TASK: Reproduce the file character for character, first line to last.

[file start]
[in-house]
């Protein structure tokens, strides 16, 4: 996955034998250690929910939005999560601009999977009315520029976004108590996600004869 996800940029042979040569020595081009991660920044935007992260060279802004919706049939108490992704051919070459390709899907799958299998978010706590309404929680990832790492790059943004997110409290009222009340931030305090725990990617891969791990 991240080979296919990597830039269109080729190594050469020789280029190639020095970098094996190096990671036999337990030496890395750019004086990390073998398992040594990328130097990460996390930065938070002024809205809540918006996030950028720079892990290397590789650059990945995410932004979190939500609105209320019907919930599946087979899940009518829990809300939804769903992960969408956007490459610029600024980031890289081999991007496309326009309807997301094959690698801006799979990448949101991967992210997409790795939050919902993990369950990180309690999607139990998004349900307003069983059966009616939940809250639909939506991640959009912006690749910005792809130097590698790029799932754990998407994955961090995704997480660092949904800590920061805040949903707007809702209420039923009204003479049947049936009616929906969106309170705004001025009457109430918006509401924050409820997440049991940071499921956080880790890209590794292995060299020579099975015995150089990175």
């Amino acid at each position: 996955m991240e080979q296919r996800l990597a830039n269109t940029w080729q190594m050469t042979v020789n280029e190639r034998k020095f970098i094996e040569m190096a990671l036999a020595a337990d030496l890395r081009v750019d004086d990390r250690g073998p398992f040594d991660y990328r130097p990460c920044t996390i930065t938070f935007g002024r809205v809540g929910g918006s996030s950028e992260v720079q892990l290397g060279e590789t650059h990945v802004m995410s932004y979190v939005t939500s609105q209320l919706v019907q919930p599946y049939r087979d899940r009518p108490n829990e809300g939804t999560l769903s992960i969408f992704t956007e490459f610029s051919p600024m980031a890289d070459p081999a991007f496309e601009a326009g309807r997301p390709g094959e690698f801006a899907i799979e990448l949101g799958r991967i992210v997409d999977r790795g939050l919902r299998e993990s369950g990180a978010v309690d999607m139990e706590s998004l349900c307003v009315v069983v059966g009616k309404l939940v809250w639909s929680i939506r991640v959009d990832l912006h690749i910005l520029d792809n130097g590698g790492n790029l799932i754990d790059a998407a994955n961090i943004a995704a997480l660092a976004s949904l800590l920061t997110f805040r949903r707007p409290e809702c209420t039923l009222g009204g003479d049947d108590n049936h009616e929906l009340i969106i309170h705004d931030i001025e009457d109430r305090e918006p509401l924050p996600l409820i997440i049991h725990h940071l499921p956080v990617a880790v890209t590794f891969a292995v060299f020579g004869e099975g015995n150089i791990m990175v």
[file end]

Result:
[in-house]
């Protein structure tokens, strides 16, 4: 996955034998250690929910939005999560601009999977009315520029976004108590996600004869 996800940029042979040569020595081009991660920044935007992260060279802004919706049939108490992704051919070459390709899907799958299998978010706590309404929680990832790492790059943004997110409290009222009340931030305090725990990617891969791990 991240080979296919990597830039269109080729190594050469020789280029190639020095970098094996190096990671036999337990030496890395750019004086990390073998398992040594990328130097990460996390930065938070002024809205809540918006996030950028720079892990290397590789650059990945995410932004979190939500609105209320019907919930599946087979899940009518829990809300939804769903992960969408956007490459610029600024980031890289081999991007496309326009309807997301094959690698801006799979990448949101991967992210997409790795939050919902993990369950990180309690999607139990998004349900307003069983059966009616939940809250639909939506991640959009912006690749910005792809130097590698790029799932754990998407994955961090995704997480660092949904800590920061805040949903707007809702209420039923009204003479049947049936009616929906969106309170705004001025009457109430918006509401924050409820997440049991940071499921956080880790890209590794292995060299020579099975015995150089990175």
């Amino acid at each position: 996955m991240e080979q296919r996800l990597a830039n269109t940029w080729q190594m050469t042979v020789n280029e190639r034998k020095f970098i094996e040569m190096a990671l036999a020595a337990d030496l890395r081009v750019d004086d990390r250690g073998p398992f040594d991660y990328r130097p990460c920044t996390i930065t938070f935007g002024r809205v809540g929910g918006s996030s950028e992260v720079q892990l290397g060279e590789t650059h990945v802004m995410s932004y979190v939005t939500s609105q209320l919706v019907q919930p599946y049939r087979d899940r009518p108490n829990e809300g939804t999560l769903s992960i969408f992704t956007e490459f610029s051919p600024m980031a890289d070459p081999a991007f496309e601009a326009g309807r997301p390709g094959e690698f801006a899907i799979e990448l949101g799958r991967i992210v997409d999977r790795g939050l919902r299998e993990s369950g990180a978010v309690d999607m139990e706590s998004l349900c307003v009315v069983v059966g009616k309404l939940v809250w639909s929680i939506r991640v959009d990832l912006h690749i910005l520029d792809n130097g590698g790492n790029l799932i754990d790059a998407a994955n961090i943004a995704a997480l660092a976004s949904l800590l920061t997110f805040r949903r707007p409290e809702c209420t039923l009222g009204g003479d049947d108590n049936h009616e929906l009340i969106i309170h705004d931030i001025e009457d109430r305090e918006p509401l924050p996600l409820i997440i049991h725990h940071l499921p956080v990617a880790v890209t590794f891969a292995v060299f020579g004869e099975g015995n150089i791990m990175v």